- if creditors do not support the proposal then directors will need to determine what the appropriate next steps for the company are;
- creditors who continue to trade with the company will be protected from having payments for those new supplies overturned if the company is subsequently placed into liquidation, unless those transactions occurred in bad faith;
- the regime will also be available to trusts and partnerships;
- reducing the period of vulnerability for voidable transactions from two years to six months;
- allowing entities to use electronic forms of communication, including holding of meetings, even if their rules prohibit them from doing so.
- deferring the introduction of licensing of insolvency practitioners for up to 12 months;
- allowing the use of electronic signatures, where previously original signatures were required;
- giving Registrars the power to loosen the time frames around certain corporate governance matters. Eg. The holding of AGMS and the filing of annual returns;
- giving entities freedom to temporarily not comply with obligations in their constitutions or rules if Covid-19 prevents them doing so until they are reasonably able to comply;
Legislation is still to be drafted to reflect the above changes and the timing of implementation is uncertain at present. In our view, there will be some work to do to refine what is proposed and, as with all these things, the devil will be in the detail. However, we are pleased the Government has listened to the concern expressed by many businesses and is responding quickly.
The above “Other Changes” have been set out as a means of giving directors of companies facing significant liquidity problems, flexibility in operating their companies during the ongoing Covid-19 pandemic. Changes such as the reduced period of vulnerability from 2 years to 6 months will provide directors and creditors a higher degree of comfort around historic payments and the ongoing viability of new transactions over this period. The allowance of electronic communication (specifically signatures), will allow some companies to overcome the restrictions that have been put into place around physical distancing within New Zealand.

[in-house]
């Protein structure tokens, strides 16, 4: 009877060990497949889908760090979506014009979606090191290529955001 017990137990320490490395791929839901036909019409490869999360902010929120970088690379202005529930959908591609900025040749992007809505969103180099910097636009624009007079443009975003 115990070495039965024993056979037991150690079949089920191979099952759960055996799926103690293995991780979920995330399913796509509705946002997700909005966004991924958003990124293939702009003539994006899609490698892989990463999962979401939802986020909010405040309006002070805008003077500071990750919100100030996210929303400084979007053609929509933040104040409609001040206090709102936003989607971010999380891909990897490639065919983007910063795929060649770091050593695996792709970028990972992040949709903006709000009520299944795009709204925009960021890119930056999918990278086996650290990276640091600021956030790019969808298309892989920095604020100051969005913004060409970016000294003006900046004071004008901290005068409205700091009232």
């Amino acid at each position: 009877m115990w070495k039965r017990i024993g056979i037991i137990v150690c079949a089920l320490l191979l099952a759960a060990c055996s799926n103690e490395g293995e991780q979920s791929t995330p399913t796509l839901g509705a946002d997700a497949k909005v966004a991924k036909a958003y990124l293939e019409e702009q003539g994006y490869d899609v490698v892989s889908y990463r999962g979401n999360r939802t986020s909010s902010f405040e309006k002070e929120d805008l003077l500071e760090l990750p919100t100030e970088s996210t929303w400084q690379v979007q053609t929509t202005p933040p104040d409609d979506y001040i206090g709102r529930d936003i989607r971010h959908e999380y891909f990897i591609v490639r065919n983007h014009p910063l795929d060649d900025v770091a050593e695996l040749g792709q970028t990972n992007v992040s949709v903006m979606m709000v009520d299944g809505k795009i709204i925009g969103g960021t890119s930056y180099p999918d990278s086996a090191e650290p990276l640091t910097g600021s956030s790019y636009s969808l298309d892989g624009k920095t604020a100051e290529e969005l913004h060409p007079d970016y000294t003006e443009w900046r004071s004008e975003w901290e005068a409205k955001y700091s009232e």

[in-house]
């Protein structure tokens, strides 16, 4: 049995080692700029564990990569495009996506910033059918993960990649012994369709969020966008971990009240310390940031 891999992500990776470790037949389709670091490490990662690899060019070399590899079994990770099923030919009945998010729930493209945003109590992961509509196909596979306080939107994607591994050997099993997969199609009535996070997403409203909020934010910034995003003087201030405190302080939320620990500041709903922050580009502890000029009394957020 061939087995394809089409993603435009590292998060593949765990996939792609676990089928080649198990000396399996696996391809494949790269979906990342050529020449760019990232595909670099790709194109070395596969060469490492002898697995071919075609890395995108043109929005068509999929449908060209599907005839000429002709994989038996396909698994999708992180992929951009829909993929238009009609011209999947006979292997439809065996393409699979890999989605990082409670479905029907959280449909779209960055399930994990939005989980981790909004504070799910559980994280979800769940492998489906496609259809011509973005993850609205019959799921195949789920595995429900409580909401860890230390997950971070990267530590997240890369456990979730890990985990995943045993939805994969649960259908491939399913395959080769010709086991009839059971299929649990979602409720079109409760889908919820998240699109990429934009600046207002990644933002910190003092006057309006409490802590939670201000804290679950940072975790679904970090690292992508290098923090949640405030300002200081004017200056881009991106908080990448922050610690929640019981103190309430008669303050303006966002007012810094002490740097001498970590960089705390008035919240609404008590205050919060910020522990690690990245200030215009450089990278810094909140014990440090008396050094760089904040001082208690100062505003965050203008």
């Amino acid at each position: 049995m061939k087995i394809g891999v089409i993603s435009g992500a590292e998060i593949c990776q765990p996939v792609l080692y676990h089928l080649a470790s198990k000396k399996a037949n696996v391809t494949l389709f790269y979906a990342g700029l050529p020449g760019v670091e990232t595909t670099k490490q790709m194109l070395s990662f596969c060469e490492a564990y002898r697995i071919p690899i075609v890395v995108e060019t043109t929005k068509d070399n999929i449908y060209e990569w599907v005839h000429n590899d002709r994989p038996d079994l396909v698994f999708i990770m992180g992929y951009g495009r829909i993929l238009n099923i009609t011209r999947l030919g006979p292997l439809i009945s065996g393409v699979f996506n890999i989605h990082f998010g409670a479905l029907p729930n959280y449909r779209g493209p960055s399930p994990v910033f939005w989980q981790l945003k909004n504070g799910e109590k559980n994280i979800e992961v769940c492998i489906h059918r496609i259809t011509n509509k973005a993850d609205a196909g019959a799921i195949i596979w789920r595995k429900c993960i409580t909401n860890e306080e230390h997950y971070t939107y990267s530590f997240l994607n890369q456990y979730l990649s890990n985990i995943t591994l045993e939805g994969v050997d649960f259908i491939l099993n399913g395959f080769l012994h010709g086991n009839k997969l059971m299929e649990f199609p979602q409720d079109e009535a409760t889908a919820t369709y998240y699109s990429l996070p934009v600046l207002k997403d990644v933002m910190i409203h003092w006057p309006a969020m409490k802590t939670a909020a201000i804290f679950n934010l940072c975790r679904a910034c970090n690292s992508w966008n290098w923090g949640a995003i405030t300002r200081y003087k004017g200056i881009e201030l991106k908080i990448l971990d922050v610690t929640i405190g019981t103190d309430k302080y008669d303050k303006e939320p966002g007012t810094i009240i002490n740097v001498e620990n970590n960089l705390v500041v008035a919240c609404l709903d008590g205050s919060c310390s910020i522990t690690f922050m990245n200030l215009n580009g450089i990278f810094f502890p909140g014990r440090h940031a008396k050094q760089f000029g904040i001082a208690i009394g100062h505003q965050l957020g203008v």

Director – Deals
About out guest contributor
Andrew is a Chartered Accountant with 17 years experience predominately in public practice accounting firms, the last 6 with PwC’s Waikato office.
Andrew worked in business restructuring through the GFC and more recently in providing Corporate Finance services such as valuation, financial modelling, business case development and advising both buyers and sellers in transacting businesses. He is experienced in working across a wide range of industries and entities including Corporates, SMEs, Local Government and Iwi.